Brazilian Reinsurance Regulations Submitted for Public Discussion

02/12/2007

On October 17, 2007, Brazil’s federal agency for private insurance (Superintendência Nacional de Seguros Privados – “Susep”) submitted for public discussion draft regulations for the Brazilian reinsurance market. The reinsurance regulations had been expected since the beginning of the year, following the enactment of a law in January that opened the Brazilian reinsurance market to competition and ended the nearly seventy-year old monopoly of the state-owned reinsurer, IRB-Brasil Resseguros S/A.  Comments on the drafts may be submitted to Susep until November 14, 2007.  The regulations will likely enter into force by the end of this year or early next year. 

The proposed regulatory framework foresees three types of reinsurers: “local”, “admitted” and “occasional”. Local insurers have been given a significant competitive advantage under the draft regulations, as they are granted a right of first refusal to 60% of the premiums ceded by Brazil’s direct insurers under each reinsurance agreement until January 16, 2010, and to 40% of such premiums thereafter.  The premiums subject to the right of first refusal may not be ceded to admitted and/or occasional reinsurers unless the retention capacity of local reinsurers has been exhausted, or the local reinsurers have refused or have shown no interest in the business.  In addition, only local reinsurers are allowed to reinsure a certain type of life insurance and private pension plans.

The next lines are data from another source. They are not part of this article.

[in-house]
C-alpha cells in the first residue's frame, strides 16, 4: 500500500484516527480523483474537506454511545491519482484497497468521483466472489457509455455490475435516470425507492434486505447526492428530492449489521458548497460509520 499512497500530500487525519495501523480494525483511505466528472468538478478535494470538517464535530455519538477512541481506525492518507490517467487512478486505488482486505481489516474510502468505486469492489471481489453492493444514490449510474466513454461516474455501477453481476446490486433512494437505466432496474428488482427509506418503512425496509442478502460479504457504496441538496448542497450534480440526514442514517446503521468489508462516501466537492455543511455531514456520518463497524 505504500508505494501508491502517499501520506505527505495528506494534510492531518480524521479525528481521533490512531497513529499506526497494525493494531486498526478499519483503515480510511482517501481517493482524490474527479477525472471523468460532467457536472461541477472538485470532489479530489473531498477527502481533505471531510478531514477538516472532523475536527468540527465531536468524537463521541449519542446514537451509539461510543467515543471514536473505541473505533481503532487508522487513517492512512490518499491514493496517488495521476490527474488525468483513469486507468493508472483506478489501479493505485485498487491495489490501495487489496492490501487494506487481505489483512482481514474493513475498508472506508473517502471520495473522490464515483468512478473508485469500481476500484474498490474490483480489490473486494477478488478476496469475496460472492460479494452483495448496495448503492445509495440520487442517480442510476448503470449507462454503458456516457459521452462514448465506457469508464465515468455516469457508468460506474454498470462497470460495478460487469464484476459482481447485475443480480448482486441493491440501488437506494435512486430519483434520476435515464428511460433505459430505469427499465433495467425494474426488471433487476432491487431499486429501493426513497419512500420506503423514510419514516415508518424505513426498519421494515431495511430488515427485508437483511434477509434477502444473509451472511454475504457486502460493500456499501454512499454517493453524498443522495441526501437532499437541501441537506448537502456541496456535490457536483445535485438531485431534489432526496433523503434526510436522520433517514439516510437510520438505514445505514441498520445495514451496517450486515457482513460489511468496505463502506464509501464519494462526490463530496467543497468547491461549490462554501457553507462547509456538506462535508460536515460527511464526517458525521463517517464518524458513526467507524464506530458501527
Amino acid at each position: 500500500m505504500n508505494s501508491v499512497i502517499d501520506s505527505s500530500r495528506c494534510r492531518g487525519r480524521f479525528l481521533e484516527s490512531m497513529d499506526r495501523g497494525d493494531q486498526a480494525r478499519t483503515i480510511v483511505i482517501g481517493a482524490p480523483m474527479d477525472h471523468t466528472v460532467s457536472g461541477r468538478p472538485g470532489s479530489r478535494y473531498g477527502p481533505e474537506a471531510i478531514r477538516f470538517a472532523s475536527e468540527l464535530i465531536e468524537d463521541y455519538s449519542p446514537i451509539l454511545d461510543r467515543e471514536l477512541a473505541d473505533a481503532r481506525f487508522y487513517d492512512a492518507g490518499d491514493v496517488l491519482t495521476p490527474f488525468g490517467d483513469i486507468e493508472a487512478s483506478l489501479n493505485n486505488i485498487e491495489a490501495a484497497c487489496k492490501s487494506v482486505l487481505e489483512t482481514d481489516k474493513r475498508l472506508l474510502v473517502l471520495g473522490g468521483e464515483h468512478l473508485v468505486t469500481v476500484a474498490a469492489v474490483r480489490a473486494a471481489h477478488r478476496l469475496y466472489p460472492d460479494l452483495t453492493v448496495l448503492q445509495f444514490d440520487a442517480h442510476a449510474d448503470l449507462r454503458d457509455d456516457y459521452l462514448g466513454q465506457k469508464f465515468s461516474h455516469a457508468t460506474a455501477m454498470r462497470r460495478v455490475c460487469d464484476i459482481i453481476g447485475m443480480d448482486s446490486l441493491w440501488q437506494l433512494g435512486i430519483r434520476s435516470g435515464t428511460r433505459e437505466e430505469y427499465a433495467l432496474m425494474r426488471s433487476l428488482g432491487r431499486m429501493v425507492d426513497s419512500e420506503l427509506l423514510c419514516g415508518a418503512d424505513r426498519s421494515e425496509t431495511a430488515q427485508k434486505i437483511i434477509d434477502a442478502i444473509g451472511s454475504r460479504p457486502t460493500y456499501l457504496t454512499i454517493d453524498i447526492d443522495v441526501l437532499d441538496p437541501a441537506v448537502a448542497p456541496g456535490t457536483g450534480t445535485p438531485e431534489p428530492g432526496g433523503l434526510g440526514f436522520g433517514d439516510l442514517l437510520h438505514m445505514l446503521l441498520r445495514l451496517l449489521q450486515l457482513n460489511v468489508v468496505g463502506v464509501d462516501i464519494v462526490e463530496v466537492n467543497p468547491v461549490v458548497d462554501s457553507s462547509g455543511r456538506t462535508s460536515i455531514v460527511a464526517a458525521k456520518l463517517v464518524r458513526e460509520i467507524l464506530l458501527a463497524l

The draft regulations set forth a maximum retention limit per risk equivalent to 3% of the local reinsurer’s adjusted net worth.  They also provide that the local reinsurer is not allowed to cede under retrocession agreements more than 50% of the premiums that it collects annually.  In order to comply with these rules and at the same time fully enjoy the benefit of the right of first refusal, local reinsurers must be well capitalized.

Under the proposed regulations, a “local reinsurer” is a company headquartered in Brazil and incorporated with the sole purpose of conducting reinsurance and retrocession businesses.  The minimum capital required to establish a local reinsurer is R$60 million (approximately US$30 million), plus additional capital that varies according to the risks underwritten by the reinsurer.  In addition, local reinsurers are required to comply with the regulations applicable to direct insurance companies, which include, inter alia, guidelines for establishing technical reserves, the duty to submit periodic reports to Susep, and guidelines for the investment of technical reserves and other funds.

An “admitted reinsurer” is a foreign reinsurer with representative offices in Brazil that is registered with Susep.  In order to obtain the registration, the reinsurer must provide evidence to Susep that it has net assets worth at least US$100 million.  It is also required to open a foreign currency bank account at a bank in Brazil with a minimum balance of US$5 million, which will serve as a guarantee fund for its obligations in Brazil.  Finally, a reinsurer must provide evidence that it has been rated by a rating agency acknowledged by Susep at least one level above “investment grade” level.